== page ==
Today, however, I decided it was time to move from my iPad to my Surface, to see if I could take things a bit further. I love having a library of pre-made objects to pull from when I’m working on a more complex landscape, but I also want to be able to easily create organic shapes on the fly. My iPad apps let me do one or the other, but I haven’t found an app that lets me do both, so I pulled out my Surface Pro to see what I could do there.

It turns out that with a bit of fiddling, Manga Studio 5 EX is perfect for what I want. I was able to create a vector drawing tool that allows me to draw organic shapes, AND I can then save those shapes to Manga Studio’s “materials” library to use again later. The vector drawing tool I came up with is basically a dialogue pen balloon tool. I turned out off the outline, using only the background color to fill the shapes I draw. I set the correction for the pen stroke very low, since I want my shapes to be complex and not over-simplified. And then I just started drawing with it.

Because I’m using a tool meant for dialogue balloons, I can set the tool to either draw on a new layer or on a pre-selected layer. This way I can sort the pieces I draw in an organized fashion. And even if I do draw multiple shapes on the same layer, each shape retains  its own vector path instead of merging into other vector objects on that layer. So I can still select each individual object to edit it as I need to.

I realize all this sounds very technical, but if you’ve ever worked with vector drawing programs, you probably have some idea of what I’m talking about here. And if you’ve ever worked with Manga Studio and are looking for a way to play with it, this is a pretty good option!

Anyway, here’s the current landscape that I’m working on. It’s inspired by a postcard I have of Sequoia National Park. The postcard was painted in the style of the old WPA posters, perfect for vector graphics. The original was painted by Doug Leen and Brian Maebius. They did an entire series of postcards for the national parks, and you can find out more at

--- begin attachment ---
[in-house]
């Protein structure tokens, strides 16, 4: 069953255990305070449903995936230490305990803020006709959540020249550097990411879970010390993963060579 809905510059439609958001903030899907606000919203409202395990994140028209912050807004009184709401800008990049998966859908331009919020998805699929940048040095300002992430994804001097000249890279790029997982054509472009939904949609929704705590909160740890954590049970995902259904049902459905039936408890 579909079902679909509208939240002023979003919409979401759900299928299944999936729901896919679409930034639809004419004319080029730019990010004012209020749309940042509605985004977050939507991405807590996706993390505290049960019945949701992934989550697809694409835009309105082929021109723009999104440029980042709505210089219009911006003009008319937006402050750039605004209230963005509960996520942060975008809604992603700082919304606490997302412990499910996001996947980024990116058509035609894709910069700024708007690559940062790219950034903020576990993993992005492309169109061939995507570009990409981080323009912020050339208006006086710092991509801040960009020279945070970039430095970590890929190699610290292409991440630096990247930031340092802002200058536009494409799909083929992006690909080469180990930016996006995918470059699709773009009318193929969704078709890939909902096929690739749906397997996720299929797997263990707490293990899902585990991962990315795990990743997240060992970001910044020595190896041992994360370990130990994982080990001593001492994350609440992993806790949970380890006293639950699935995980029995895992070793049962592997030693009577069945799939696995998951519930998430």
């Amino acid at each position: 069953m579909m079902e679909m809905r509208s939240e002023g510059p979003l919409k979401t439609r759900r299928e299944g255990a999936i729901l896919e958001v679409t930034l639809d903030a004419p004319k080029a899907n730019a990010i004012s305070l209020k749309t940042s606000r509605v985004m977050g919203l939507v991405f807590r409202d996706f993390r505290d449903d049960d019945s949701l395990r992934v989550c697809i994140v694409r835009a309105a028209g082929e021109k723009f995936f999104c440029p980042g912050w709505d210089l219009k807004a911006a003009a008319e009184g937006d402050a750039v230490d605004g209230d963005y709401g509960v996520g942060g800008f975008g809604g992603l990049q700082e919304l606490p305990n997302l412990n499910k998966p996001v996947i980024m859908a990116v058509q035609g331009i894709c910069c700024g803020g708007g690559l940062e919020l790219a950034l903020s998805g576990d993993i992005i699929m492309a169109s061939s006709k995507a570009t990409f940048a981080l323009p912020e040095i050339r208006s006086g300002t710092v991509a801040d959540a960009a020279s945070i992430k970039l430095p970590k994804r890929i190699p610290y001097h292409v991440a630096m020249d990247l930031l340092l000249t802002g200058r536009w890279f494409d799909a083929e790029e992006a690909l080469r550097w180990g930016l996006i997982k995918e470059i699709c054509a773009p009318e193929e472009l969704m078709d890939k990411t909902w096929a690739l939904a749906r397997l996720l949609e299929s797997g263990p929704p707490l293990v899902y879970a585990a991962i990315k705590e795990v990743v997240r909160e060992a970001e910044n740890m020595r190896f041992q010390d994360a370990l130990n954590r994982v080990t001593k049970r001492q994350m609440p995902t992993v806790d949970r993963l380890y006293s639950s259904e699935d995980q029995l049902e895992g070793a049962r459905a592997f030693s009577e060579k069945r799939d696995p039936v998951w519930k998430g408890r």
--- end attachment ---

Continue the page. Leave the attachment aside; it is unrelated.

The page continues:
In the meantime, here’s my version of their postcard 🙂

Vector landscape

Manga Stuio 5 EX vector landscape in progress

Like I said, this is a work in progress. You can see that so far I’ve done the trees in the background and in the foreground. I’ve only just started working on the mid-ground. But what’s nice is that I’ve been able to save pieces of this as objects in the Materials library, so now I can reuse them again if I need to. For example, those big trees in the background could come in handy later on! And they’re saved as vector objects so I can easily adjust their size, color, opacity, etc., as needed.

Anyway, that’s it for this week’s drawing practice. I’m working on doodles of cats this week, so that will show up in next week’s blog post!

Krampus Challenge – Day 15, Creepy Eyeballs!

Look! I made a pretty holiday picture!

He sees you when you're sleeping...

Doesn’t this make you feel festive?!

I obviously still need to do a little cleaning up on this, because the strings for the two smaller ornaments are peeking up through the lettering on the top, but that’s for tomorrow. I’m going to hunt down Zazzle’s latest greeting card template and put this on there. I know it’s very late to set up holiday cards for Christmas, but hey, some of us don’t get our Christmas cards out until July!

Technical info – this graphic was made with Assembly for the iPad, with text and gradients handled in Corel Draw on my Surface Pro.

I’m going to bed now. Sleep tight! And don’t let the sugar plum fairies bite!